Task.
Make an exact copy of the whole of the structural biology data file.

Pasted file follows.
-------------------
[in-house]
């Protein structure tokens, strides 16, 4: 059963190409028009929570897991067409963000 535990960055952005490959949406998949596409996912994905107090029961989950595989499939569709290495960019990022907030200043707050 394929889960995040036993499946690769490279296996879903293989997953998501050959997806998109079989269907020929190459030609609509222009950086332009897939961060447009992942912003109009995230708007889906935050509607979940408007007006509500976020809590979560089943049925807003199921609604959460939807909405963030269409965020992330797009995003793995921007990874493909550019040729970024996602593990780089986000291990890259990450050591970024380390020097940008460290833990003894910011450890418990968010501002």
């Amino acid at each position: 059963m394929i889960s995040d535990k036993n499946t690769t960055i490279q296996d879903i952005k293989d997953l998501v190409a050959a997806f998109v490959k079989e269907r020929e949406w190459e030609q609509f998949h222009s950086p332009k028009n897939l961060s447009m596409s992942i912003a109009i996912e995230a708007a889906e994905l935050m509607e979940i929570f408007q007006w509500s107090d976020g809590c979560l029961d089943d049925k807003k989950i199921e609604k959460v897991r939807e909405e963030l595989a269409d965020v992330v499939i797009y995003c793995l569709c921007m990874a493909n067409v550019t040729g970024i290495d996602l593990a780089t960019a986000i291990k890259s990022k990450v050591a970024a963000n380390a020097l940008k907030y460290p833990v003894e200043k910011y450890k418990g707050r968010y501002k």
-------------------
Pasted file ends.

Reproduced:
[in-house]
């Protein structure tokens, strides 16, 4: 059963190409028009929570897991067409963000 535990960055952005490959949406998949596409996912994905107090029961989950595989499939569709290495960019990022907030200043707050 394929889960995040036993499946690769490279296996879903293989997953998501050959997806998109079989269907020929190459030609609509222009950086332009897939961060447009992942912003109009995230708007889906935050509607979940408007007006509500976020809590979560089943049925807003199921609604959460939807909405963030269409965020992330797009995003793995921007990874493909550019040729970024996602593990780089986000291990890259990450050591970024380390020097940008460290833990003894910011450890418990968010501002």
């Amino acid at each position: 059963m394929i889960s995040d535990k036993n499946t690769t960055i490279q296996d879903i952005k293989d997953l998501v190409a050959a997806f998109v490959k079989e269907r020929e949406w190459e030609q609509f998949h222009s950086p332009k028009n897939l961060s447009m596409s992942i912003a109009i996912e995230a708007a889906e994905l935050m509607e979940i929570f408007q007006w509500s107090d976020g809590c979560l029961d089943d049925k807003k989950i199921e609604k959460v897991r939807e909405e963030l595989a269409d965020v992330v499939i797009y995003c793995l569709c921007m990874a493909n067409v550019t040729g970024i290495d996602l593990a780089t960019a986000i291990k890259s990022k990450v050591a970024a963000n380390a020097l940008k907030y460290p833990v003894e200043k910011y450890k418990g707050r968010y501002k």